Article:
Caleb's Crossing: A new favorite

BlogHer Review

A package arrived in the mail for me. I excitedly opened the wrapping that I knew contained my first ever book club book... Caleb’s Crossing, written by Pulitzer Prize-winning author Geraldine Brooks. There it was just waiting to be read and reviewed. I had a week to read it, and I couldn’t wait to get started. I quickly scanning the cover and then flipped to the first page.

My impression after page 1? All I could think was “How am I EVER going to read this book? Forget about finishing it in time to review it. I’m just never going to be able to finish it, period.” You see... I don’t usually read novels by Pulitzer Prize-winning authors. I also don’t usually read historical fiction. I will admit it -- lately all I tend to read is “fluff.” So, after the first page I panicked a little and wondered how I was going to find the time to focus and really follow a novel written in the language and style of the late 1600s. I seriously considered mailing the book back and saying “I’m really sorry... I just can’t do it.”

I spent three days avoiding Caleb’s Crossing. Every time I looked at the cover I dreaded the thought of picking it up. I suddenly had less than five days to read a book that had me nervous. So, I pretended I was a student with an assignment, I locked myself in my room, and I plunged in without looking back.

My impression after the final page? Wow. Just... WOW.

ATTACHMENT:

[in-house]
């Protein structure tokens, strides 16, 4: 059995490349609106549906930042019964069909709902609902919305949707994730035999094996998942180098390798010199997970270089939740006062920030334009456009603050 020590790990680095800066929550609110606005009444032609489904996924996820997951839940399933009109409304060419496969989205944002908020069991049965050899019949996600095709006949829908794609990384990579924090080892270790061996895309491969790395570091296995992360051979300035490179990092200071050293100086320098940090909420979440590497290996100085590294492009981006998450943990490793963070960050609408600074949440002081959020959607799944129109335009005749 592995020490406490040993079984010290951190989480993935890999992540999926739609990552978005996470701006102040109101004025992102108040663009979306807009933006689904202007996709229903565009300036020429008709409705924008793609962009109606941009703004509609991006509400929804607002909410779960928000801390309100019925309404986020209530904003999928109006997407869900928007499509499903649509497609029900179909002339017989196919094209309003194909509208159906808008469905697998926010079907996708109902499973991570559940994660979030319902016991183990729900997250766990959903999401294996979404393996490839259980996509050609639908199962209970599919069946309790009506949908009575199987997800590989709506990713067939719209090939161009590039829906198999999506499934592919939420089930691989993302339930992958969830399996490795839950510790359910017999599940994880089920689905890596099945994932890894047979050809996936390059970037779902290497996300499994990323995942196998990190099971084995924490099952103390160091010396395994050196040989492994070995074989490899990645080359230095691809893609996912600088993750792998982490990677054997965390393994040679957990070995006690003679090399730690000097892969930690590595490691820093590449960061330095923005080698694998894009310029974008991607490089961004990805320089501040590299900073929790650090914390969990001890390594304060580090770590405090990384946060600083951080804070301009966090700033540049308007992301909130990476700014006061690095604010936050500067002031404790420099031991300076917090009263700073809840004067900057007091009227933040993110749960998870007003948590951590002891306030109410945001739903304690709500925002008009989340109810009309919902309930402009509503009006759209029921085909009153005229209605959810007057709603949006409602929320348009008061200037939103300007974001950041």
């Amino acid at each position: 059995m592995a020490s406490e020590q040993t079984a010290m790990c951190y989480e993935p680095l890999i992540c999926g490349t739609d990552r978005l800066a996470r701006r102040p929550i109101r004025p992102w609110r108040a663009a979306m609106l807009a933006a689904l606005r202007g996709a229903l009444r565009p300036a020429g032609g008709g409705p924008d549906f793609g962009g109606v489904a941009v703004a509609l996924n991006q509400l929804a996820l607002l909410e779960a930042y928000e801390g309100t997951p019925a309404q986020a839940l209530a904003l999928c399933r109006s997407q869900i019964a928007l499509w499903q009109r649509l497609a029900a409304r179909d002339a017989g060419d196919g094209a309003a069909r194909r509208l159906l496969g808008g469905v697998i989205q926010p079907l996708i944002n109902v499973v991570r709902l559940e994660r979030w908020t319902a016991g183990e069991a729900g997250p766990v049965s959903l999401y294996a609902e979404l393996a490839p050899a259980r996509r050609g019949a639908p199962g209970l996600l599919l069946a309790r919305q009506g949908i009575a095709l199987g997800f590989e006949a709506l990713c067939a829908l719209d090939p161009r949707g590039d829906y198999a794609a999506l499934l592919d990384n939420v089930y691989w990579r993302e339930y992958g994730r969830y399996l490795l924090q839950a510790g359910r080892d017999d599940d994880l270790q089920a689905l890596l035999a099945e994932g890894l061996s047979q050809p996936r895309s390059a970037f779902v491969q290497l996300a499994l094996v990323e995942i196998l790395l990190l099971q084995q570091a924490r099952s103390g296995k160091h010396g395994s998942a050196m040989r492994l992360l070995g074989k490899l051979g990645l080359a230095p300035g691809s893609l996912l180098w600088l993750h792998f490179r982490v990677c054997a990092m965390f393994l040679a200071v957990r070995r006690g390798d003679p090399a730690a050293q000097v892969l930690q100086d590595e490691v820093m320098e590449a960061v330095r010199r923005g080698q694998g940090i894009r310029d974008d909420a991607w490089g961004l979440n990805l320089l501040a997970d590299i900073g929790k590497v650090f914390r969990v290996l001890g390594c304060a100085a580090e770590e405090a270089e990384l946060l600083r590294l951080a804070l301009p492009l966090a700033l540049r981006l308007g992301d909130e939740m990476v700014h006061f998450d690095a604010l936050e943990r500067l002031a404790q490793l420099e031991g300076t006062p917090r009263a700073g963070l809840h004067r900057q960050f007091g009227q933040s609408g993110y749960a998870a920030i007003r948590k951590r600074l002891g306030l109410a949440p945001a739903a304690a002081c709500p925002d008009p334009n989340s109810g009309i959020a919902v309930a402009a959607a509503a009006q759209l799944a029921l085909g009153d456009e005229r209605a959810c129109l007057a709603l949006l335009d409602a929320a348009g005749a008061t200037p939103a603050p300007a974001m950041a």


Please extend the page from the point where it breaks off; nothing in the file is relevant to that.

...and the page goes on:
I have to say, after less than a dozen pages, I was completely drawn in. I was surprised at how quickly I was able to settle into the language and writing style. Looking at it now, there is such a beauty to it. Re-reading the first page I can’t even pick out what had me so nervous. It became natural.

Caleb’s Crossing is a work of fiction inspired by the life of Caleb Cheeshahteaumuck, the first Native American to graduate from Harvard College. It takes place in and around 1660 during the time of the Puritan settlers. The story is told from the viewpoint of Bethia Mayfield, a young girl who is the daughter of a minister. Her family lives on Martha’s Vineyard, and her father is trying to convert the Native Americans to Christianity. At the age of 12 Bethia has a chance meeting with Caleb, and their lives become intertwined.

The book’s title, Caleb’s Crossing is so appropriate for Caleb’s journey. I found myself associating the title so many time’s throughout the book with what Caleb was doing. Multiple times I found myself thinking “OH... that’s what Caleb’s “crossing” is!” That said, I also felt that the book could very easily have been called Bethia’s Crossing. While I was impressed with Caleb’s story, and marveled at his courage and character... I was more drawn to Bethia.

Bethia survived a lifetime of tragedy and struggling before she even made it out of her teen years. She was a child who needed to take on the life of an adult. Her’s was a story of a young girl being forced to grow up too quickly and needing to find herself and know her beliefs in a time when women weren’t always thought to have a “self” or their own set thoughts. She was smart and quick witted, but living in a time when that was frowned upon. Women generally weren’t expected or encouraged to learn or strive to be educated. They were to be good daughters. Good wives. Good mothers. Good housekeepers. Good Christians. It was fascinating to imagine Bethia just living her life.

Even with my VERY slow start with this book I can now easily add it to my list of favorites. Perhaps because I had a difficult start I’m even more fond of having been won over.


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